Set up React Toolchain from the Ground up

setup.react.toolchain

This guide is designed for those who want to get their hands dirty to get up and running with a React application from scratch with no preconfigured environment, or hidden magic behind the scenes, or at least have some idea of what’s going on under the hood. To get the most out of this guide I highly encourage you to follow along step by step.

The puzzle

A React application build typically is a set of tools that is used to perform a complex tasks, and its consists of three main tools: Package manager Yarn or Npm, Bundler webpack or Parcel, and a Compiler such as Babel (new JavaScript features).

Prerequisites

  • Node version: >= 8.0.0
  • Package manager Yarn

📌 Snippets below uses $ to represent a shell prompt in a UNIX-like OS, though it may have been customized to appear differently.

Creating a project directory

$ mkdir app && cd $_
$ yarn init -y

The commands above is pretty straightforward as you can see; it does three things:

  • Creates a new “app” folder within the current directory,
    • then it changes the current working directory into our recently created project (second statement execution).
  • Initializing yarn as our package manager (interactively create a package.json file). The flag -y (or --yes) generates a package.json based on your defaults

Project directory structure

Before we dig-into installation, configuration and all the yucky things! let’s first structure our project directory to have the whole picture of our start and end points.

📌 for Windows OS users, you gotta use type null >> file instead of the touch command. The mkdir -p src/{...} command won’t work either, you might find this equivalent solution helpful or create these sub/directories separately.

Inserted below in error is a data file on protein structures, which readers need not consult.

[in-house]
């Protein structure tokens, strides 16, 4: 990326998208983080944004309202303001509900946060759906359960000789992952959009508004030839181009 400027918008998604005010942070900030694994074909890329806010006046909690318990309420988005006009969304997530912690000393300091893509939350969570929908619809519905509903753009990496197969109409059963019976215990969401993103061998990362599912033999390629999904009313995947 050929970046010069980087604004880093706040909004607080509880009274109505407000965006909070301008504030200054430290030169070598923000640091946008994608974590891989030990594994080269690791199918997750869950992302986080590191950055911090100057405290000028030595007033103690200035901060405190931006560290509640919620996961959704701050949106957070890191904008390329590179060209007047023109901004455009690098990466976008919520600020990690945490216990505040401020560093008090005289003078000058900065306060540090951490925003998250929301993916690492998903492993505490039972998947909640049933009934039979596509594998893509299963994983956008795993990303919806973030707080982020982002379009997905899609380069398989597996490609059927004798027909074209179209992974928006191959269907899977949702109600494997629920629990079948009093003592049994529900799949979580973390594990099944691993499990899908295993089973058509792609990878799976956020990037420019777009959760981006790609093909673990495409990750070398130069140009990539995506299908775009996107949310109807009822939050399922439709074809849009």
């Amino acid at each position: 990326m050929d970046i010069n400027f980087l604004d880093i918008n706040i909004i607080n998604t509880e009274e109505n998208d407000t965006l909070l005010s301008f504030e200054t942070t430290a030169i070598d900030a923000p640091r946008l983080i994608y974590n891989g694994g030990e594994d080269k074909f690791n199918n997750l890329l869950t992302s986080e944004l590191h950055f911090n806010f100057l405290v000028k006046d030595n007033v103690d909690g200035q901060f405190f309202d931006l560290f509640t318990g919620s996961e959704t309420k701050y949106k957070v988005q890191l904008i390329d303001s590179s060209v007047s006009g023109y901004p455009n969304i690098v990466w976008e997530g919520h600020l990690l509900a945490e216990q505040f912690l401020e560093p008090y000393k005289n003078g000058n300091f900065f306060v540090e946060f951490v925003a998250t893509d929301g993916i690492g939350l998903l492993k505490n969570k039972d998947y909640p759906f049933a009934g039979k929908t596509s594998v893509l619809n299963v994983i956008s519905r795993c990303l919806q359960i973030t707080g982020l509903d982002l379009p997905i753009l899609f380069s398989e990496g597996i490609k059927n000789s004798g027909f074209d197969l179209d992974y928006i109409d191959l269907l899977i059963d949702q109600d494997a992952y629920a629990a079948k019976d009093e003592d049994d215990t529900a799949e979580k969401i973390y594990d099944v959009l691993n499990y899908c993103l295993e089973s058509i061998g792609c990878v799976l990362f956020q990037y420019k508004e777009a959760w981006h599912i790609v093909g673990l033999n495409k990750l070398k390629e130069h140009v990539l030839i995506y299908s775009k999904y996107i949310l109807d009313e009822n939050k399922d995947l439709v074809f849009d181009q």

$ mkdir -p src/components tests
$ touch src/index.html src/index.js
$ touch .babelrc .eslintrc.yml jest.config.js webpack.config.js

Above we executed commands that will result the following folder structure:

app/
├── src/
│ + components/
│ └── index.html
└── index.js
├── tests/
├── .babelrc
├── .eslintrc.yml
├── jest.config.js
└── webpack.config.js

💡 Tip: for Linux and Macintosh users, use ls -R command line to list all files & subdirectory contents

Dependencies

I prefer to use brace expansion (snippets below) for installing similarly named packages; its hackable, prettier, and time saver.

React: react, react-dom, react-hot-loader

$ yarn add react react-{dom,hot-loader}

Type checking for React props

As of React v15.5, using React.PropTypes is deprecated as mentioned in the official documentations and suggested to install and use the standalone `prop-types` library instead. Guess what? You don’t have to!

Two birds one stone; as of today React v16.0 uses prop-types as one of its dependencies (might be removed in future releases) and by installing react you should get prop-types out-of-the-box.

Babel: @babel/core@babel/preset-env@babel/preset-reactbabel-eslintbabel-jestbabel-loader

$ yarn add @babel/{core,preset-env,preset-react} -D
$ yarn add babel-{loader,eslint,jest} -D

The (@) prefix on node modules called “scoped packages”. Scopes are a way of grouping related packages together.

Webpack: webpack, webpack-cli, webpack-dev-serverhtml-webpack-plugin

$ yarn add webpack webpack-{cli,dev-server} -D
$ yarn add html-webpack-plugin -D

Linting (optional): eslint, eslint-plugin-react

$ yarn add eslint eslint-plugin-react -D

Testing (optional): jest, react-test-renderer

$ yarn add jest react-test-renderer -D
$ yarn add babel-core@7.0.0-bridge.0 -D

Configuration & Setup

Webpack: webpack.config.js

const HtmlWebPackPlugin = require('html-webpack-plugin');

const HtmlWebpackPluginConfig = new HtmlWebPackPlugin({
  template: './src/index.html',
  filename: './index.html'
});

module.exports = {
  module: {
   rules: [
      {
        test: /\.js|jsx$/,
        exclude: /node_modules/,
        use: { loader: 'babel-loader' }
      }
    ]
  },
  mode: 'development',
  devServer: {
    historyApiFallback: true,
    compress: true,
    port: 3030,
    open: true
  },
  plugins: [
    HtmlWebpackPluginConfig
  ]
};

Breaking down the webpack config:

  • rules: we attached babel as our loader, with rules which are matched to requests when modules are created
  • mode: webpack 4 introduces production and development mode, for defining webpack dev server and other stuff. We set the production mode later inline in package.json script